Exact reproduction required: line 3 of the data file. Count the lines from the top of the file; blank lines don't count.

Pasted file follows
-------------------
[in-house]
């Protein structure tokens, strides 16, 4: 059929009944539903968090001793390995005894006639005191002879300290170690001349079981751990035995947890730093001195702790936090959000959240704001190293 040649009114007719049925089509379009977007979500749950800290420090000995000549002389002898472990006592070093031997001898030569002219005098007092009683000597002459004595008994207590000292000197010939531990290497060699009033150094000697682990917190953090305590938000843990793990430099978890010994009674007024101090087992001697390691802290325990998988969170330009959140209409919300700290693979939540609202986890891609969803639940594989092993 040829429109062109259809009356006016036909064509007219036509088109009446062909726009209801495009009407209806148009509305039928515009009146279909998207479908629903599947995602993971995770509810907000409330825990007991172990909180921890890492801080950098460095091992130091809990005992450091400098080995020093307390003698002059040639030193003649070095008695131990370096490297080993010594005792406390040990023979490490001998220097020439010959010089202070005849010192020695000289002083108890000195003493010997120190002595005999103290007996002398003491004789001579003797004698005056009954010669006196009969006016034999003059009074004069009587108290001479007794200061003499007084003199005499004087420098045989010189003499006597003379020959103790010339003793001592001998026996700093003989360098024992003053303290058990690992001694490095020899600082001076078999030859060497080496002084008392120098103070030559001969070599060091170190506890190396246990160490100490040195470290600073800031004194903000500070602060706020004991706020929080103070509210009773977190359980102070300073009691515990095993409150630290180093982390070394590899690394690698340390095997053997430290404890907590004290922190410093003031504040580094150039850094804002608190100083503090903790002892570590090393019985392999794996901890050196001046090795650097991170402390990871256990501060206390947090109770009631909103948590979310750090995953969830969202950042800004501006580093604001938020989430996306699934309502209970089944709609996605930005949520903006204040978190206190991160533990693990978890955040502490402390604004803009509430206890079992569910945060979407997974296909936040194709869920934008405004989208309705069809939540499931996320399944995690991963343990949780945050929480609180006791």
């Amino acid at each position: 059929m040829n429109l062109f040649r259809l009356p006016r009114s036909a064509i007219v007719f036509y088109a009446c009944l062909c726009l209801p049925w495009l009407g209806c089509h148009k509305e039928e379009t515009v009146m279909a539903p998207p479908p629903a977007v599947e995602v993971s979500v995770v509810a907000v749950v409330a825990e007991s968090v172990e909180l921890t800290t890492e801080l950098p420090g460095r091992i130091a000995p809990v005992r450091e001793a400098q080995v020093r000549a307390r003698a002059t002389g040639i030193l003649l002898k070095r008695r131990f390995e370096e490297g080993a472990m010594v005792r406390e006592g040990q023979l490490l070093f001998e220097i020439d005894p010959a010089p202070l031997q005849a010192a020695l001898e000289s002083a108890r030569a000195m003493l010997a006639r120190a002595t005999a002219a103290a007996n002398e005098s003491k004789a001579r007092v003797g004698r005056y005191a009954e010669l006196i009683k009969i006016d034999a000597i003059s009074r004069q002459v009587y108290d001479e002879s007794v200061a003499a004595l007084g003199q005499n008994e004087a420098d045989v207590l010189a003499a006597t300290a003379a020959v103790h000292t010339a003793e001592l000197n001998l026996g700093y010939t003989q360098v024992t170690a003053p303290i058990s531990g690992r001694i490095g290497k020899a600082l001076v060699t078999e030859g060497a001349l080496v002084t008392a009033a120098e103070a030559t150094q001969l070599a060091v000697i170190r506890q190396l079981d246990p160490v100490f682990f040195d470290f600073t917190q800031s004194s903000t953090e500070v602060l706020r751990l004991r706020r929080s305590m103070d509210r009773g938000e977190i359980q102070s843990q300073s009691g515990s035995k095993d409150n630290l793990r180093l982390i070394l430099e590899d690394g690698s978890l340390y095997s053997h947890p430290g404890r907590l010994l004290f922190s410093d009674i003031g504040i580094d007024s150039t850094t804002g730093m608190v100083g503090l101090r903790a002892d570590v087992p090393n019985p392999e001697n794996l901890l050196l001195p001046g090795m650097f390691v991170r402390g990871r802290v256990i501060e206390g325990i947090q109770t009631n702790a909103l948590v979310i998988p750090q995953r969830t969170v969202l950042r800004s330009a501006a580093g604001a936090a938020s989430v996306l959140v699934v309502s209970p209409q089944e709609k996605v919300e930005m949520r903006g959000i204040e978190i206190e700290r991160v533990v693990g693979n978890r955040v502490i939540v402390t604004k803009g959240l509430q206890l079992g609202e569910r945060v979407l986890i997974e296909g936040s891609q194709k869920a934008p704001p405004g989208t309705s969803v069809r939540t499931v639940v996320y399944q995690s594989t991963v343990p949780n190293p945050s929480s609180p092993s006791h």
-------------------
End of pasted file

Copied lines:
């Amino acid at each position: 059929m040829n429109l062109f040649r259809l009356p006016r009114s036909a064509i007219v007719f036509y088109a009446c009944l062909c726009l209801p049925w495009l009407g209806c089509h148009k509305e039928e379009t515009v009146m279909a539903p998207p479908p629903a977007v599947e995602v993971s979500v995770v509810a907000v749950v409330a825990e007991s968090v172990e909180l921890t800290t890492e801080l950098p420090g460095r091992i130091a000995p809990v005992r450091e001793a400098q080995v020093r000549a307390r003698a002059t002389g040639i030193l003649l002898k070095r008695r131990f390995e370096e490297g080993a472990m010594v005792r406390e006592g040990q023979l490490l070093f001998e220097i020439d005894p010959a010089p202070l031997q005849a010192a020695l001898e000289s002083a108890r030569a000195m003493l010997a006639r120190a002595t005999a002219a103290a007996n002398e005098s003491k004789a001579r007092v003797g004698r005056y005191a009954e010669l006196i009683k009969i006016d034999a000597i003059s009074r004069q002459v009587y108290d001479e002879s007794v200061a003499a004595l007084g003199q005499n008994e004087a420098d045989v207590l010189a003499a006597t300290a003379a020959v103790h000292t010339a003793e001592l000197n001998l026996g700093y010939t003989q360098v024992t170690a003053p303290i058990s531990g690992r001694i490095g290497k020899a600082l001076v060699t078999e030859g060497a001349l080496v002084t008392a009033a120098e103070a030559t150094q001969l070599a060091v000697i170190r506890q190396l079981d246990p160490v100490f682990f040195d470290f600073t917190q800031s004194s903000t953090e500070v602060l706020r751990l004991r706020r929080s305590m103070d509210r009773g938000e977190i359980q102070s843990q300073s009691g515990s035995k095993d409150n630290l793990r180093l982390i070394l430099e590899d690394g690698s978890l340390y095997s053997h947890p430290g404890r907590l010994l004290f922190s410093d009674i003031g504040i580094d007024s150039t850094t804002g730093m608190v100083g503090l101090r903790a002892d570590v087992p090393n019985p392999e001697n794996l901890l050196l001195p001046g090795m650097f390691v991170r402390g990871r802290v256990i501060e206390g325990i947090q109770t009631n702790a909103l948590v979310i998988p750090q995953r969830t969170v969202l950042r800004s330009a501006a580093g604001a936090a938020s989430v996306l959140v699934v309502s209970p209409q089944e709609k996605v919300e930005m949520r903006g959000i204040e978190i206190e700290r991160v533990v693990g693979n978890r955040v502490i939540v402390t604004k803009g959240l509430q206890l079992g609202e569910r945060v979407l986890i997974e296909g936040s891609q194709k869920a934008p704001p405004g989208t309705s969803v069809r939540t499931v639940v996320y399944q995690s594989t991963v343990p949780n190293p945050s929480s609180p092993s006791h």